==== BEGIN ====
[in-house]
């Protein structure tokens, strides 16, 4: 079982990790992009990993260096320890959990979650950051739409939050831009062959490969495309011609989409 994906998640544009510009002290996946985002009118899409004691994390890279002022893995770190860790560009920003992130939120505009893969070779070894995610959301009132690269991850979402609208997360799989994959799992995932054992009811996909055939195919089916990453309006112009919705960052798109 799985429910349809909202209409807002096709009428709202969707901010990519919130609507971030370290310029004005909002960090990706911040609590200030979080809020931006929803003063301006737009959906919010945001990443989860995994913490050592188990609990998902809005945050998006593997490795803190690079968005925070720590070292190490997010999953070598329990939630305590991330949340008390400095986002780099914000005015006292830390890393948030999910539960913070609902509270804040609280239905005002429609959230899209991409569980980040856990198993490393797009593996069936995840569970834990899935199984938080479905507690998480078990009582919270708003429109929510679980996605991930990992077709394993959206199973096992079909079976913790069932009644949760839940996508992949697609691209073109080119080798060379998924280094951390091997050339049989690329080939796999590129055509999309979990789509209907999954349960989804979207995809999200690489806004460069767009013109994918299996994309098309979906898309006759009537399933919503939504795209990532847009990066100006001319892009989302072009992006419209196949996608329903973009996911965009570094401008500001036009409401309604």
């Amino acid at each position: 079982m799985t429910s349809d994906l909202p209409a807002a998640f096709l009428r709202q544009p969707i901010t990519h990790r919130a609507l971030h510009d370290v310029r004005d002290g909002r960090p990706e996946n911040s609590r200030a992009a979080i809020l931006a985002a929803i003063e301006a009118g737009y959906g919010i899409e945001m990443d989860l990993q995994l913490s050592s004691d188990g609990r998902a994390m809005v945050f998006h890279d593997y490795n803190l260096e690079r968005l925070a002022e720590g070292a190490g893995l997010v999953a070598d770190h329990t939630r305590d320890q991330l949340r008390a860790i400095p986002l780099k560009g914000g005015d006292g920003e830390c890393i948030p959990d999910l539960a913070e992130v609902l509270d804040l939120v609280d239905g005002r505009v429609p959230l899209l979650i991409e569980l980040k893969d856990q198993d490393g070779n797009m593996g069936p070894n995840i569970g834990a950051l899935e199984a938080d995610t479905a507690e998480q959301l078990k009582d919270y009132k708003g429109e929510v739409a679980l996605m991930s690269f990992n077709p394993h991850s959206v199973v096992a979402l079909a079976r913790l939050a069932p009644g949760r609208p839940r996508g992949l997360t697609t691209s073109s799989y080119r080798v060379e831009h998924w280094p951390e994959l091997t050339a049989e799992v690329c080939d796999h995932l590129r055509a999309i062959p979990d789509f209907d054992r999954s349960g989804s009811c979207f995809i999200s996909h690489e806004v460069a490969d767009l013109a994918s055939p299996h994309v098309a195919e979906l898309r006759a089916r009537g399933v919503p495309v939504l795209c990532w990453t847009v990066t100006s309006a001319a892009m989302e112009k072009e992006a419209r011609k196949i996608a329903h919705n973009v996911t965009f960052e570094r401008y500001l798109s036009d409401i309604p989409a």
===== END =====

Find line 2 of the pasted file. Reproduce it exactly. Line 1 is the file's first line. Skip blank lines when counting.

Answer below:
């Protein structure tokens, strides 16, 4: 079982990790992009990993260096320890959990979650950051739409939050831009062959490969495309011609989409 994906998640544009510009002290996946985002009118899409004691994390890279002022893995770190860790560009920003992130939120505009893969070779070894995610959301009132690269991850979402609208997360799989994959799992995932054992009811996909055939195919089916990453309006112009919705960052798109 799985429910349809909202209409807002096709009428709202969707901010990519919130609507971030370290310029004005909002960090990706911040609590200030979080809020931006929803003063301006737009959906919010945001990443989860995994913490050592188990609990998902809005945050998006593997490795803190690079968005925070720590070292190490997010999953070598329990939630305590991330949340008390400095986002780099914000005015006292830390890393948030999910539960913070609902509270804040609280239905005002429609959230899209991409569980980040856990198993490393797009593996069936995840569970834990899935199984938080479905507690998480078990009582919270708003429109929510679980996605991930990992077709394993959206199973096992079909079976913790069932009644949760839940996508992949697609691209073109080119080798060379998924280094951390091997050339049989690329080939796999590129055509999309979990789509209907999954349960989804979207995809999200690489806004460069767009013109994918299996994309098309979906898309006759009537399933919503939504795209990532847009990066100006001319892009989302072009992006419209196949996608329903973009996911965009570094401008500001036009409401309604």